A New Year tea, an innovation in our Chapter celebrations, was highly successful, bringing together husbands, children and friends in most informal and friendly manner. The Chapter is proud of its two Real Daughters, Mrs. L. A. Andrews and Mrs. Lucy F. Sibley. Contributions to the soldiers, $100.00; Lafayette Monument, $10.00; Meadow Garden Farm, $2.00. A regimental flag now with the troops at Manila was a gift from the Chapter.
Dubuque Chapter, Mrs. Fannie B. Tredway, Regent, numbers fifty members. Seven Chapter meetings have been held at the residence of members. Two social meetings, one a banquet, Febraury 22d, the other Flag Day picnics, brought the members in friendly relations and proved the value of such diversion in keeping alive the sentiment of patriotism and reverence for the Nation's heroes. The study of historic characters has been the regular outline of work and stimulated interest in this hitherto too-much neglected branch of knowledge. Through the efforts of our State Regent, Mrs. Clara A. Cooley, $30.00 was raised in the Chapter for the war fund; Lafayette Monument, $20.00; Meadow Garden, $3.00.
The local War Relief Association, of Dubuque, which made for itself so fine a record in its contribution of over six hundred dollars and in its work done for the Iowa soldiers, was aided by the State Regent and a few of the local Chapter, Daughters of the American Revolution.
Clinton Chapter, the banner Chapter of Iowa, numbering one hundred, meets monthly with a program of carefully-prepared papers on historical topics. A suggestive departure which might be followed to advantage in large Chapters elsewhere is the division of the membership into three sections, each in turn making the plans, defraying all the expenses of one entertainment during the year, each division acting under an efficient chairman. To these celebrations all Chapter members are invited. While the literary and social features of the Clinton Chapter programs are successful it is to their patriotic work that credit is due. A patriotic festival tea was the means of raising $700.00, of which $400.00 went to the National Daughters of the American Revolution. A contribution of $100.00 to Continental Hall, Lafayette Monument, $25.00.
Chariton, Sarah McCalla Chapter, named in honor of a noble, heroic woman, whose memory is revered by all true patriots, has for its Regent Corilla C. Lewis, writer of the patriotic song, “The Old Thirteen.” Regular meetings of the Chapter have been marked by increase of interest and while our numbers have not shown any great gain there has been an awakening of interest in the aims and objects of the Society and our own loyalty and support of the local Chapter has gained in fervor.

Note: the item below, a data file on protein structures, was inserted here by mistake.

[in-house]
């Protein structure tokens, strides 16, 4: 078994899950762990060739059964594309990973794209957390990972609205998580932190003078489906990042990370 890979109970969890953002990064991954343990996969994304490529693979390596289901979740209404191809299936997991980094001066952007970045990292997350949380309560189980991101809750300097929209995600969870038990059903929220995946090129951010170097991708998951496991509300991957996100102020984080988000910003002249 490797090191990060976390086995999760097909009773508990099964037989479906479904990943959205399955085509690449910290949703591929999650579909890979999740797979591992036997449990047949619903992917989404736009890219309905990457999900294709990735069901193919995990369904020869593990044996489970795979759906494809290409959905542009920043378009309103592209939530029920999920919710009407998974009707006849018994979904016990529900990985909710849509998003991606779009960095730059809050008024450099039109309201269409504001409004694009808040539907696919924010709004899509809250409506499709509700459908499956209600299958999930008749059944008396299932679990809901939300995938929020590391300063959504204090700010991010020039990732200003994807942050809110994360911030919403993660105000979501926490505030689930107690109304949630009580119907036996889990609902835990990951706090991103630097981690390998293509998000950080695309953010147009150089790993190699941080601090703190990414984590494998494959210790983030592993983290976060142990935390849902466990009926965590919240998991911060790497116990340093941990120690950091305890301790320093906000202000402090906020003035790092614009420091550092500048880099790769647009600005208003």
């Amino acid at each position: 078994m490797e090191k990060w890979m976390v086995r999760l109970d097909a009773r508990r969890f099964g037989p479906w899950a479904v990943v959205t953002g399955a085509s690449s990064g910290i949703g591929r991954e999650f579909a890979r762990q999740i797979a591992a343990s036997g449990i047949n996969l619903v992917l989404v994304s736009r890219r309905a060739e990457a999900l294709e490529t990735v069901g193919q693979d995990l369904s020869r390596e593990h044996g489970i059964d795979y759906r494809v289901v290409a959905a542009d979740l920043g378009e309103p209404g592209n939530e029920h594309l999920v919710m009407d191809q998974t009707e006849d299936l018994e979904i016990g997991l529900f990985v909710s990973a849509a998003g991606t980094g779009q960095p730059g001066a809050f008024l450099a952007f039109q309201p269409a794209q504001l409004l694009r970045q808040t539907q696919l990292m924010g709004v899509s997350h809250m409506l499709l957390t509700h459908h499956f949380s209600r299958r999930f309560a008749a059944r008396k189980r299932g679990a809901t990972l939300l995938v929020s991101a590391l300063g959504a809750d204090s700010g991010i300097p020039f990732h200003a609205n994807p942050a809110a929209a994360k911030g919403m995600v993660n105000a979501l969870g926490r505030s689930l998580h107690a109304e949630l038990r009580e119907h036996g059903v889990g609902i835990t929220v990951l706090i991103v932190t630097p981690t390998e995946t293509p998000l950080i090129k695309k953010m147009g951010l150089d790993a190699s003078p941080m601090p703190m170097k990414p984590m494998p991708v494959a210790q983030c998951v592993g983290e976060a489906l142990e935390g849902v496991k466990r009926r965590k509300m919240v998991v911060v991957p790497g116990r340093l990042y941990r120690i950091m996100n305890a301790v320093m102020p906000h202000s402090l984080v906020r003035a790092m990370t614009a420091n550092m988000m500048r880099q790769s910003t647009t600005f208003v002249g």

Sioux City, Martha Washington Chapter, Mrs. G. D. Stevens, Regent, has eighteen members, besides claiming a Real Daughter in the person of Mrs. Emily Nettleton Smith.
The Chapter has held ten regular meetings, five special
ones. It observed February 22d appropriately with a banquet in which the Sons of the American Revolution participated. During the Grand Army of the Republic Encampment, 1898, the local Chapter extended many courtesies to the visiting ladies of the organization. The AMERICAN MONTHLY MAGAZINE and “The Spirit of '76” are subscribed for by the Chapter for the benefit of its members, a suggestion which might be taken up by every Chapter wanting to make known to its Daughters the value of our publication.
Davenport, Hannah Caldwell Chapter, Mrs. Maria P. Peck, Regent, thirty-eight members. The programs of this Chapter are unique in appropriateness and interest. Political in part, as: Is the government of foreign territory by the United States advisable? patriotic, too, as : Is legislation needed for protection of the flag? social as well, as: Legitimate aims and place of hereditary societies. The discussion and participation in these questions has made of the regular meeting of members a time of great enjoyment as well as growth in knowledge of the practical questions of the day. In the war relief work the Daughters of the American Revolution Chapter did efficient service and made generous contributions.
Davenport claims no honor greater than the presence in its midst of two Real Daughters, Mrs. Electa A. Van Fleck and Mrs. Julia Ann Weaver.
The Hanna Caldwell Chapter has entertained the sister Chapters of Moline and Rock Island and gained help and inspiration from the hospitality extended. In order to keep the Chapter posted on Continental Hall progress a committee of members has been appointed to report to the Chapter all information gained.
Manchester, Martha Jefferson Chapter, Mrs. R. W. Tirril, Regent, has a record of constant and good work along the line of patriotic endeavor and has evinced in its historical study a growing interest in the aims and objects for which the Society was organized. In conjunction with the local War Relief Association, the Chapter did much valuable work. While the enthusiasm of large centers is lacking in the smaller towns of Iowa the incentive of patriotism depends not upon numbers